I hear versions of this question often. A family member has passed and someone else wants to use their hearing aids. Or a friend is upgrading their hearing aids and has offered their current pair to you. Seems like a good idea, but it is not quite as simple as slipping on a pair of shoes. Let’s talk about some things to think about.
Hearing aids are medical devices
Hearing aids are medical devices that are regulated by the FDA. The FDA requires the manufacturer of hearing aids to keep records of which hearing healthcare professional the device was sold to, who the device was fit on, and every hearing aid’s warranty and repair history. This information is used to track any issues or recalls with the hearing aids. If someone else “inherits” the hearing aids, the registration — and any warranty — will be lost.
Hearing loss is personal
Every individual’s hearing is unique to them. With hearing aids, this comes into play in a couple different ways — the physical fit of the aid and the wearer’s actual hearing needs.
Custom hearing aids are uniquely molded to comfortably fit each patient’s ear — and even standard hearing aids typically feature custom ear molds. A custom molded product most likely will not fit well or comfortably in someone else’s ear. Some manufacturers may not remold a device for a different person because it is a medical device. Even if the custom component can be remolded, it may be cost prohibitive.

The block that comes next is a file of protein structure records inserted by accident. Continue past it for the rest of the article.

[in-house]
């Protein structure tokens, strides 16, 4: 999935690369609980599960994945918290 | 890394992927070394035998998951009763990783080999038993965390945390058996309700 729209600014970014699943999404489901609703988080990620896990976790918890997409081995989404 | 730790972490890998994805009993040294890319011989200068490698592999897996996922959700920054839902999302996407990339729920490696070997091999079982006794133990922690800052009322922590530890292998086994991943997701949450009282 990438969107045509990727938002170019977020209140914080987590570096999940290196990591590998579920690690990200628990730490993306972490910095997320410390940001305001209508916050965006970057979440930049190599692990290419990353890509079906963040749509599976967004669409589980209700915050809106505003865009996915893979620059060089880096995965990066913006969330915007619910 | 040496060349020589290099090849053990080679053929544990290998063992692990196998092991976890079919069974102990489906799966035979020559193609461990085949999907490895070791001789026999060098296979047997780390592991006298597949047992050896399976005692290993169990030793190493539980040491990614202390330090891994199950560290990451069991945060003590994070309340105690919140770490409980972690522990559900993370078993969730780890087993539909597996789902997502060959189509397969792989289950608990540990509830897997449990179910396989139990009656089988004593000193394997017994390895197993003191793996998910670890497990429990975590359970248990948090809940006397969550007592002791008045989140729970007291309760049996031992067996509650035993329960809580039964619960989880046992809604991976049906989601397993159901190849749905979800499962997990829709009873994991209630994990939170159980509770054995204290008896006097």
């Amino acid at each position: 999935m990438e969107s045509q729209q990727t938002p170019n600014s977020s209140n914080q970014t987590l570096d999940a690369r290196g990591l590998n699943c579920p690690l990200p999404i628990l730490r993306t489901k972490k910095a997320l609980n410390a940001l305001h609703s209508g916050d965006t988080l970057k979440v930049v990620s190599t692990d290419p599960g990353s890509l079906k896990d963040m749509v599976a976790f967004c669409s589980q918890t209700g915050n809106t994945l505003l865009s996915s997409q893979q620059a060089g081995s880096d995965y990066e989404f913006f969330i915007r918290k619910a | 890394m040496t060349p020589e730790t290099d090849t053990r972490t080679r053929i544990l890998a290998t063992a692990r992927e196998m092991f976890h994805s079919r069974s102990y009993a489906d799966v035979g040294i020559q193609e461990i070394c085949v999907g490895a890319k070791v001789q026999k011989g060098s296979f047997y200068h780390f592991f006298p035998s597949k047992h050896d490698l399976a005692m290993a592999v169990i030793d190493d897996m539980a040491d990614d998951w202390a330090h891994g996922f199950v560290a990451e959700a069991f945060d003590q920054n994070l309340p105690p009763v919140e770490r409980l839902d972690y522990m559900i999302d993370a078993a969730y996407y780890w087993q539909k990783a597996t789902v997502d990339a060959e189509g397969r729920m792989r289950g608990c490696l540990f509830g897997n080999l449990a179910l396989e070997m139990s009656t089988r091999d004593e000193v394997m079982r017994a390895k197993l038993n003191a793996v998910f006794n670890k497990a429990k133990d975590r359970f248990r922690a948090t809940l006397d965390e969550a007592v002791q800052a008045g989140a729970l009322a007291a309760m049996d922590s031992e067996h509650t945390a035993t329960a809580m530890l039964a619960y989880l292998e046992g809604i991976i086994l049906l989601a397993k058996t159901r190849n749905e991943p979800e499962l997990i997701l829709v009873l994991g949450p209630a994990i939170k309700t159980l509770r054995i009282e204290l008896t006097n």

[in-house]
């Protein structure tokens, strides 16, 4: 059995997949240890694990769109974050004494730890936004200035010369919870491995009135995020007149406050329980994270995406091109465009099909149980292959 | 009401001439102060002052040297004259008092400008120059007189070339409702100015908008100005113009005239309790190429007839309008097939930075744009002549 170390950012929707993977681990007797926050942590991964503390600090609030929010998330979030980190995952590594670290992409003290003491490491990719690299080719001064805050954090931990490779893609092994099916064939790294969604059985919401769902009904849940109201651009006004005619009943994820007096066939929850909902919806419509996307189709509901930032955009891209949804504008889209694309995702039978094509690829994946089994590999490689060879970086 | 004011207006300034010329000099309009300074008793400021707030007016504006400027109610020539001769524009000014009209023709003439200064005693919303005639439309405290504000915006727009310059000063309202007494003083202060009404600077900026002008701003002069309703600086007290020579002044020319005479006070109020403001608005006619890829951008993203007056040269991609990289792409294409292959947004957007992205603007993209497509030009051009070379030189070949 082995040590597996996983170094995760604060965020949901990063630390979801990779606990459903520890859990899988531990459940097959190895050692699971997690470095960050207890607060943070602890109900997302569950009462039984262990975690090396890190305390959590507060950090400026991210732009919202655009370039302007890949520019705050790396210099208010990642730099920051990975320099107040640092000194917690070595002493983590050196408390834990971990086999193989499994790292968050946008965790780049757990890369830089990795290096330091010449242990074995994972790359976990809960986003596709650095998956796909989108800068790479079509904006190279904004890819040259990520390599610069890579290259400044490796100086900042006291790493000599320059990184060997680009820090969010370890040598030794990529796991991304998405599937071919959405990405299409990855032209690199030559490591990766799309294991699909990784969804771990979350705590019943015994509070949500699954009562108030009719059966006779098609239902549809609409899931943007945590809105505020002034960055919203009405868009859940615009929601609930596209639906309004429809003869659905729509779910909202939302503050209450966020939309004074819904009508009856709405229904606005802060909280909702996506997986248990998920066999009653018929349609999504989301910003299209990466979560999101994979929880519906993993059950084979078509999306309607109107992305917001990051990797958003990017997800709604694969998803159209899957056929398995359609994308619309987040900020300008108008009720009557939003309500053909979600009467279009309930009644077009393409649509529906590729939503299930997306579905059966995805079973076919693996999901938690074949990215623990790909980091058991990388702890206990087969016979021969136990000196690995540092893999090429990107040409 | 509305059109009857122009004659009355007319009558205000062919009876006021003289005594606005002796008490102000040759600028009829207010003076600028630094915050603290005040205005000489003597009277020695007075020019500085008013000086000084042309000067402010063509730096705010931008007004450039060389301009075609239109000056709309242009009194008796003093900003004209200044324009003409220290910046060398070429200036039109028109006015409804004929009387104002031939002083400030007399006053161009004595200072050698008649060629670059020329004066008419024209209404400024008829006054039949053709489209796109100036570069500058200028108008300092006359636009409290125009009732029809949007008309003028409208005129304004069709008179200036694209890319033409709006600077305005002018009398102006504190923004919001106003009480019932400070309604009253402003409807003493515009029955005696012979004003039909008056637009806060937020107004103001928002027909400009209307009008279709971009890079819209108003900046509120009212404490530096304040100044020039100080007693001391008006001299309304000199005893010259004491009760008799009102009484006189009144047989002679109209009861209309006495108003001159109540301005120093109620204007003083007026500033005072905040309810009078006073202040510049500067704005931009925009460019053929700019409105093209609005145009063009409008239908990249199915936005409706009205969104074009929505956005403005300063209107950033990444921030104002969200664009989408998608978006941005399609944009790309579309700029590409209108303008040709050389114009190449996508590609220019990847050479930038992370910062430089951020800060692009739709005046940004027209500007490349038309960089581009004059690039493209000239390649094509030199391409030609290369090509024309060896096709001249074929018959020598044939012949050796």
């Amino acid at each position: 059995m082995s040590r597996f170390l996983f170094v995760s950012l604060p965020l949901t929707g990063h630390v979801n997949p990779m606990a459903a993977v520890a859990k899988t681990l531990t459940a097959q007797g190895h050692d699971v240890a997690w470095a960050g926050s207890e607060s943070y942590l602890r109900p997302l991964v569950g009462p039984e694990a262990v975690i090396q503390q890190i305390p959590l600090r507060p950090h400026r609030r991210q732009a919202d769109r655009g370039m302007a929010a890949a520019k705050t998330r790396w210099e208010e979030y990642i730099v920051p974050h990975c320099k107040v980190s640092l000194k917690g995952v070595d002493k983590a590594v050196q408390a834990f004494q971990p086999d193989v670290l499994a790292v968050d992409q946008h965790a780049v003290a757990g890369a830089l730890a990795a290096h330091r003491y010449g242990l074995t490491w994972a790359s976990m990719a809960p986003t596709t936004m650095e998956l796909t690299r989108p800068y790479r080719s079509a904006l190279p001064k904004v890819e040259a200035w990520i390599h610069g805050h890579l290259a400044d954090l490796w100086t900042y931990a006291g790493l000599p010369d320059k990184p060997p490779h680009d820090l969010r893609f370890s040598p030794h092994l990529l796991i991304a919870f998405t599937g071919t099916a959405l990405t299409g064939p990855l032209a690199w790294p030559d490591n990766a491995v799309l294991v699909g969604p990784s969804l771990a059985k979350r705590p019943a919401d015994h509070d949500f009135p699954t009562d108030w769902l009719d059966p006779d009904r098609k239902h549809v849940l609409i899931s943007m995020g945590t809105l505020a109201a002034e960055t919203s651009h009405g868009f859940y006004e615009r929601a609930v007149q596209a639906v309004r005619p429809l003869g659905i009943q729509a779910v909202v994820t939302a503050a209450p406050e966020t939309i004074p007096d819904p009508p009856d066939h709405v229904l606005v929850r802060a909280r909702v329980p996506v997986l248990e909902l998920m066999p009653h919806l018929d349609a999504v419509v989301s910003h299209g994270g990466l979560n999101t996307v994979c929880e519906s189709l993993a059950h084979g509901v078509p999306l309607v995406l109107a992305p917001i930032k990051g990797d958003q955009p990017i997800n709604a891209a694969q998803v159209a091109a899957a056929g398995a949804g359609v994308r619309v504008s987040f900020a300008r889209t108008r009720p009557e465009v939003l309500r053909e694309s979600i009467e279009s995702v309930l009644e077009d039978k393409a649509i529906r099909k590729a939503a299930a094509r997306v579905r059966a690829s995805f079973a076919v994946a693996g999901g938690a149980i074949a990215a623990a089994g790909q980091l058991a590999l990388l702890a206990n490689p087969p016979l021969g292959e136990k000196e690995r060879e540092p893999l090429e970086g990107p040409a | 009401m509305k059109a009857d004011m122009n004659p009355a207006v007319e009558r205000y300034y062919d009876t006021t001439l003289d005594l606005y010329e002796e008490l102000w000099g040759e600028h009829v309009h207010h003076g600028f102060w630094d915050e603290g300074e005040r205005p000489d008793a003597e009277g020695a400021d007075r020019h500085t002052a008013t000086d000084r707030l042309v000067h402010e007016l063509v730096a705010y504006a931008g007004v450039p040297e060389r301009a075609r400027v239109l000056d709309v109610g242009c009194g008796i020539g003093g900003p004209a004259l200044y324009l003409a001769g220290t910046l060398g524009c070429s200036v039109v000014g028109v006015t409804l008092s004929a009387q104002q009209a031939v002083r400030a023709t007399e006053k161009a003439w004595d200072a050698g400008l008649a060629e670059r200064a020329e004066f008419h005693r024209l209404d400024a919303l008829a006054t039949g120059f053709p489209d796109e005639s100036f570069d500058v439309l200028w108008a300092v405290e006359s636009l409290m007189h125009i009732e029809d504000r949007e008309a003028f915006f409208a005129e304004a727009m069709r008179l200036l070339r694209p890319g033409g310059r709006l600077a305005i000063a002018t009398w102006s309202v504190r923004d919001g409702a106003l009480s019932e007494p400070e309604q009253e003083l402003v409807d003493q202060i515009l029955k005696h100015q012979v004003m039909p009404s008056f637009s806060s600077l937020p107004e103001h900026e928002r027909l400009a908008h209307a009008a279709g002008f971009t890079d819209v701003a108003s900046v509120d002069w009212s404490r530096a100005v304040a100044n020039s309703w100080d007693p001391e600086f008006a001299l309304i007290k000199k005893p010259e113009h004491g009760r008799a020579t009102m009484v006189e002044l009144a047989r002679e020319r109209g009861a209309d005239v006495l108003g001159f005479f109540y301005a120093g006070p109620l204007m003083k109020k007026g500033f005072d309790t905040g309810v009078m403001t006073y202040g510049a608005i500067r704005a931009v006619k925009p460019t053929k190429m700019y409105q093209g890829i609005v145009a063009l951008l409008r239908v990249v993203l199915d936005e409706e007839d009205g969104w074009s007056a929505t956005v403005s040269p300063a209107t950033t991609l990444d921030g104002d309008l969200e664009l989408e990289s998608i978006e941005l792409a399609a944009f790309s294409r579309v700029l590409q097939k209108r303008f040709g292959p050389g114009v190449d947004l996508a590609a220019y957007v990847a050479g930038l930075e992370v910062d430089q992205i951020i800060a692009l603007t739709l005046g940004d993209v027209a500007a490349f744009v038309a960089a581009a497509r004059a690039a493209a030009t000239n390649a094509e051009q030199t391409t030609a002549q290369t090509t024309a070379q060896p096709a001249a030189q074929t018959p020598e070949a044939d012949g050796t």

As for your hearing, the likelihood that your hearing needs are the same as the original owner’s is very slim. This means wearing the device may not help. Hearing professionals fit and program hearing aids based on each person’s unique needs and the results of their audiograms and other hearing tests. For instance, one thing to be aware of is the amount of “gain” or how much louder the device amplifies sound. Having too much gain will make things too loud, which could be dangerous for your existing hearing.
Support and service are key to success
If you can physically wear the hearing aids, you will still need to find a hearing professional to adjust and support them. It’s recommended that you get a full hearing and communication evaluation. Your hearing healthcare professional will then be able to determine if the hearing aids will work for you. If they can, he or she will be able to adjust the devices for your unique needs. This will typically be done for a fee. In addition, consider purchasing a service and support plan to allow long-term follow-up and care.
Finally, if the hearing aids cannot be used by you, another option is to donate them. There are several charitable organizations that will take donations of hearing aids and allow you a tax credit. Two of these organizations include the Starkey Hearing Foundation and the Lions Club.
Hearing aids are life-changing devices that should absolutely be squeezed of their usefulness. Just know they aren’t one-size-fits-all, so with hand-me-downs, “results may vary.”
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